Discover Cliffs of Moher: the best natural landscape in Ireland
One of the must do things when you visit Ireland is go to the Cliffs of Moher.
The official web site says: “The Cliffs of Moher are Ireland’s most visited natural attraction with a magical vista that captures the hearts of up to one million visitors every year!”
Do you know why they are so important? Have you ever been there before?
We always bring our students to the Cliffs, we leave them free to understand why, but for you we’ll do an exception.
In this article you’ll find some more information about the Cliffs which is going to impress you, and make you want to visit them.
The Cliffs of Moher are part of the Clare coastline. They form a continuous rocky wall, perpendicular or overhanging (for 8km!) with different heights, and broken into the most fantastic forms and tunnel into innumerable caves thanks to the action of the waves.
The highest point is at Knockardin, near the famous O’Brien’s Tower, which is 214m from sea level.
From there you can see:
– the Aran Islands and Galway Bay in the west;
– the Twelve Pins and the Maam Turk Mountains in Connemara in the north;
– the Loop Head and beyond to the Kerry mountains in the south.
In the ancient Gaelic language (the official Irish language), the word “Mothar” means: “ruined fort”.
A 1st century BC fort stood where Moher tower now stands. For this reason the Cliffs of Moher means: “the cliffs of the ruined fort” but there is no trace remaining of this two thousand year old fort which has given the name to the cliffs.
It can’t be a surprise if I say that the Cliffs of Moher are considered one of the natural wonders of the world!
Nature’s wonders you can find at the Cliffs of Moher. From the cliffs themselves carved by time, to the mighty Atlantic ocean or the birds, plants and other wildlife that inhabit the cliffs. Believe or not also in the sea there are plenty of natural wonders to enjoy.
The cliffs have been designated as a Special and Protect Area of Conservation by the EU and they are house to more than 30,000 sea birds.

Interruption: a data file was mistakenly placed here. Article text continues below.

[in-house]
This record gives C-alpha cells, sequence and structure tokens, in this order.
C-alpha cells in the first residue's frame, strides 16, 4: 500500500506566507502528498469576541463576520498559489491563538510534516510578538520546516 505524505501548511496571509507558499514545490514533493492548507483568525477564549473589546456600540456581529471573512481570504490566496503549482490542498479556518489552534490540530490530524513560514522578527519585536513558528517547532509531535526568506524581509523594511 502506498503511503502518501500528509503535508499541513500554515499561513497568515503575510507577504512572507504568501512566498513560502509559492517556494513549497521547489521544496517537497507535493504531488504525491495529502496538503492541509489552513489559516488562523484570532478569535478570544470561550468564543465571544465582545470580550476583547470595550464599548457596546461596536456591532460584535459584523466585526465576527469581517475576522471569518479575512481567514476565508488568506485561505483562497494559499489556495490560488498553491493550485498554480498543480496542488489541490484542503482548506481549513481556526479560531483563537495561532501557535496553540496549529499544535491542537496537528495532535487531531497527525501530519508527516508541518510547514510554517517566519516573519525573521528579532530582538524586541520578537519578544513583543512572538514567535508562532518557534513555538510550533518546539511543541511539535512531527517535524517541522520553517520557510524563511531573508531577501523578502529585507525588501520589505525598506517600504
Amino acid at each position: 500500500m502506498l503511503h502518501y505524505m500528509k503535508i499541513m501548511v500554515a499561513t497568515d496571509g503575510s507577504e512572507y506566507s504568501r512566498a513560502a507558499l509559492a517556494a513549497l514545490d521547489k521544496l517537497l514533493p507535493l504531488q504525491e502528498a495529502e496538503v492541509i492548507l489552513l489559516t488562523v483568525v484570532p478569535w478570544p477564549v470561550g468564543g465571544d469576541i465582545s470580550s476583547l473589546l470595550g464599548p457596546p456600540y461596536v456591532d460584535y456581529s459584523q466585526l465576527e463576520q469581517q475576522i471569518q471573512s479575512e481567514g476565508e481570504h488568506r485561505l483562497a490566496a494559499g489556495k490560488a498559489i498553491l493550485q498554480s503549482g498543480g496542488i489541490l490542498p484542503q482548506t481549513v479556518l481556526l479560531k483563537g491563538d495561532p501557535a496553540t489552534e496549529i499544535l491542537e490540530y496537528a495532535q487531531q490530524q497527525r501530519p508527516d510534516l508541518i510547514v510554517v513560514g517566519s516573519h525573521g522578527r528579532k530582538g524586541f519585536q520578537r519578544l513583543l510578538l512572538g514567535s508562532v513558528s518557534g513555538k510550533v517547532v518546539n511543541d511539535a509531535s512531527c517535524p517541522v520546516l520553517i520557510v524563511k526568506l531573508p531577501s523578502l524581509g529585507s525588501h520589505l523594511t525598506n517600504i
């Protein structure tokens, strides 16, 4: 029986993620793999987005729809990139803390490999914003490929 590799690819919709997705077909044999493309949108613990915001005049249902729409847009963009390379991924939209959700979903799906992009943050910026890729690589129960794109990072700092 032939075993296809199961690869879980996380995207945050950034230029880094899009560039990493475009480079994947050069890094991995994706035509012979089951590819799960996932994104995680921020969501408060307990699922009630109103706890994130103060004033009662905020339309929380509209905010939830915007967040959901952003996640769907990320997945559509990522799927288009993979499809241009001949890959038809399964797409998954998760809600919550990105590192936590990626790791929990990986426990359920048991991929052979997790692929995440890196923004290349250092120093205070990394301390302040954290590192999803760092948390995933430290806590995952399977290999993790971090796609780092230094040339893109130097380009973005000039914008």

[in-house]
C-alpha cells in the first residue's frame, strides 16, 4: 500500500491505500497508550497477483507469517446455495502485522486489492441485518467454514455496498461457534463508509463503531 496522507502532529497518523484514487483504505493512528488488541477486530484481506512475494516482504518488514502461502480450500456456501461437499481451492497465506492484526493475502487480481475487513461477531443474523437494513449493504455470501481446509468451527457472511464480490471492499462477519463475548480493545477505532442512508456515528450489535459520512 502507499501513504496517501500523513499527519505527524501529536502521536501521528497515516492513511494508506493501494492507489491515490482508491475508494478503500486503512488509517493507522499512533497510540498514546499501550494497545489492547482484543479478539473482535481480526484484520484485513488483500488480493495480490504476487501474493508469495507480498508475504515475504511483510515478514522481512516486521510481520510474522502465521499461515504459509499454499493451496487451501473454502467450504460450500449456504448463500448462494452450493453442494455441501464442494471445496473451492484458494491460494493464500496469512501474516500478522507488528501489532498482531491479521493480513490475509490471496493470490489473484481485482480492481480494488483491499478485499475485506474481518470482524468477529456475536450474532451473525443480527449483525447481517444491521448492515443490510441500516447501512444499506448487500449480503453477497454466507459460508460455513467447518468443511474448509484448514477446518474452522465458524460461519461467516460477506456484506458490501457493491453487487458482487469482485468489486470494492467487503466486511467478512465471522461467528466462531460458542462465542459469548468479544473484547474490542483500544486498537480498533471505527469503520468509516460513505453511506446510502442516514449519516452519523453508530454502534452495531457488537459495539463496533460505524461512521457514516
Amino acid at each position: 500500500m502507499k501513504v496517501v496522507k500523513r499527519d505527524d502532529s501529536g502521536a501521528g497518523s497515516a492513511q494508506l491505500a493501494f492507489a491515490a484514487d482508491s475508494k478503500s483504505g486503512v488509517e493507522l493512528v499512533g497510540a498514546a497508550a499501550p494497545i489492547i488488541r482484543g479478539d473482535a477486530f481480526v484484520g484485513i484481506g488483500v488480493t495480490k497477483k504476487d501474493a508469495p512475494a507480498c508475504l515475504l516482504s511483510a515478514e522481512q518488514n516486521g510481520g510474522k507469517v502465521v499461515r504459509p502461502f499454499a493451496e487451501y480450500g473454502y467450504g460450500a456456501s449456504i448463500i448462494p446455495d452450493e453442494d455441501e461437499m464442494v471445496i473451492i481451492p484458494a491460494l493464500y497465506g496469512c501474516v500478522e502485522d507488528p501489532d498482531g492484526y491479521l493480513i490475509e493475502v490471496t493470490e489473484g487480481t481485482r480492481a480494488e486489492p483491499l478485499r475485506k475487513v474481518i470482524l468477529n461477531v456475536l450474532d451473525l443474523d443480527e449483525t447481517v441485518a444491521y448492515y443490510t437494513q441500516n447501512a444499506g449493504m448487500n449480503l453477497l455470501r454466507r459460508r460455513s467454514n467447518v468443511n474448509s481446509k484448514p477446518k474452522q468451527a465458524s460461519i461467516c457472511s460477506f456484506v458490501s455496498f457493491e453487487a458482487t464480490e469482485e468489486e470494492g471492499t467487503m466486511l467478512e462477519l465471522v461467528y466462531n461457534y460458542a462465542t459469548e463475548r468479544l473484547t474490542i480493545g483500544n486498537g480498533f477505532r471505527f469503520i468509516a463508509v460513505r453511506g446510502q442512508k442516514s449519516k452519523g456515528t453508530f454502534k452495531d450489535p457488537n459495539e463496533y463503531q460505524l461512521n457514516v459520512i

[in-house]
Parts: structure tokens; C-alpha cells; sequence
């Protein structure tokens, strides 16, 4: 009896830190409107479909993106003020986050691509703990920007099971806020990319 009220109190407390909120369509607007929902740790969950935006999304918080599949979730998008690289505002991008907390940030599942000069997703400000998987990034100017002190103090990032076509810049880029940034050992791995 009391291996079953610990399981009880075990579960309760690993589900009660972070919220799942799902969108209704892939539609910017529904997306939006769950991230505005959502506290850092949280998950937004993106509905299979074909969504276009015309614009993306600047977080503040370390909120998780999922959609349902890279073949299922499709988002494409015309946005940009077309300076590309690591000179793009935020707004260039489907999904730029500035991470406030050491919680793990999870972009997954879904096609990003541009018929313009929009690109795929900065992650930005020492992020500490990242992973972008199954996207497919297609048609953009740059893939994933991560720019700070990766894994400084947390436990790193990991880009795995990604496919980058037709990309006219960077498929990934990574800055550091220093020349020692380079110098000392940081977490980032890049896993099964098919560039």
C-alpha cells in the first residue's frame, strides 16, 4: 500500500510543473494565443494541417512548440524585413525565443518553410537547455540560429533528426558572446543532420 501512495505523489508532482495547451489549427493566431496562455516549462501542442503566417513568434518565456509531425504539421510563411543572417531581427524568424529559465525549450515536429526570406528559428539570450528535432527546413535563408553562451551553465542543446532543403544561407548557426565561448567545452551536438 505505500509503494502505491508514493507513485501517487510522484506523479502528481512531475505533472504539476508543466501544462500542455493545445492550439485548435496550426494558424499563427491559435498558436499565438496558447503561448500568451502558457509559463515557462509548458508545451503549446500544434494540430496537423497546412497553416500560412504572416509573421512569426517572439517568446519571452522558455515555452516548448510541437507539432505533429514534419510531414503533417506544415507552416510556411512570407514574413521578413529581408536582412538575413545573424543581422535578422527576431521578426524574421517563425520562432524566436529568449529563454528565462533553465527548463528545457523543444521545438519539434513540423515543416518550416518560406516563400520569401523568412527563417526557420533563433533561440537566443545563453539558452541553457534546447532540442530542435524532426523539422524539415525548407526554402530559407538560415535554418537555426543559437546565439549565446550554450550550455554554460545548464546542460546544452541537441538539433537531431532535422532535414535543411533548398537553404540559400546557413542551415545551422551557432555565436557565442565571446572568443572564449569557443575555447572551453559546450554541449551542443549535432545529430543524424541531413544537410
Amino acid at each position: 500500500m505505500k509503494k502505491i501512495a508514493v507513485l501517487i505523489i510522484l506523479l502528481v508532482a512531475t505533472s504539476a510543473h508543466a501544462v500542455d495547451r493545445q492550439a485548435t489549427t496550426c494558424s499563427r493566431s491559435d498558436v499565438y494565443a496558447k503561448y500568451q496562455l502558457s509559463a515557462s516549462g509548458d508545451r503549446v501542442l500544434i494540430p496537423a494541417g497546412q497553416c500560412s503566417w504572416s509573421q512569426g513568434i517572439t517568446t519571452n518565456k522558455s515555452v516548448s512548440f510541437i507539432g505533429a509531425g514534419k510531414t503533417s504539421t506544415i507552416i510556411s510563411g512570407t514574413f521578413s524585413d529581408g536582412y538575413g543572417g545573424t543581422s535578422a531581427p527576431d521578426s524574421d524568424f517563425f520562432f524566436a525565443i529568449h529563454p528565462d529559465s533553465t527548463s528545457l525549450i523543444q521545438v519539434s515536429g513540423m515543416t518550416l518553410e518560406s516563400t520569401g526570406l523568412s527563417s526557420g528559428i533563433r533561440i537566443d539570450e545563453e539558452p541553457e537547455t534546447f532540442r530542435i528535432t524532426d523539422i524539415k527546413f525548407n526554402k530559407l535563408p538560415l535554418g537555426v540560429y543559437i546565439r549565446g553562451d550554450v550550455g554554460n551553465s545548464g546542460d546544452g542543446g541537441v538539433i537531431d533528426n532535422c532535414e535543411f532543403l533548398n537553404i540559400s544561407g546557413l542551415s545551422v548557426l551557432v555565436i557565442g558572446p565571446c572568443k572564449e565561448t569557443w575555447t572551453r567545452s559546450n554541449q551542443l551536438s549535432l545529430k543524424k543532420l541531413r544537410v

The most famous are the Atlantic Puffins, small comical bird with a black and white evening suit and colorful bill. They are sometimes called the sea parrot. The area is also really important for breeding Razorbills. Other species include Fulmar, Gannets, Guillemots and Kittiwakes.
Not everybody knows that the Cliffs of Moher have been used as the special location for many movies over the years. The credit list is really extensive:
- The Yank – 2013 – Wet Ears Productions
- Burke & Hare – 2010 – Ealing Studios
- Harry Potter & the Half Blood Prince – 2009 – Warner Brothers Studios
- Into the West -1992 – Parallel Films
- Hear My Song – 1992 – Miramax
- The Princess Bride – 1987 – MGM
- Ryans Daughter- 1970 – Warner Brothers
- The Guns of Navarone – 1961 – Columbia Pictures
Just because I am sure that everybody is curious about the movie of Harry Potter, and nobody can remember the scene, I will help you!
In Harry Potter & the Half Blood Prince, Harry and the Professor Dumbledore appeared on a rock off the shore from forbidding sea cliff. They enter a cave to find one of the Horcruxes in which Voldemort has hidden part of his soul (I hope all of you know what is a Horcruxe). This scene was filmed on location at the Cliffs of Moher in September 2007. The rock involved is actually called “Lemon Rock”, almost 150km south west of the Cliffs of Moher. They didn’t film the scene there; the sea cave was recreated in studio from exact measurements taken onsite. –Unbelievable!–
At the end or at the beginning of your visit, you have to pass by The Cliffs of Moher Visitor Experience, where you can find info about: Natural History, Social History and Geography education content. They are explained with a strong ‘fun’ element, thrown in for good measure. It’s a world class heritage centre with modern educational interpretation facilities.
Can’t you wait to come over? I know it’s amazing, and with us it’s even better!
We’re waiting for you, jump on board!
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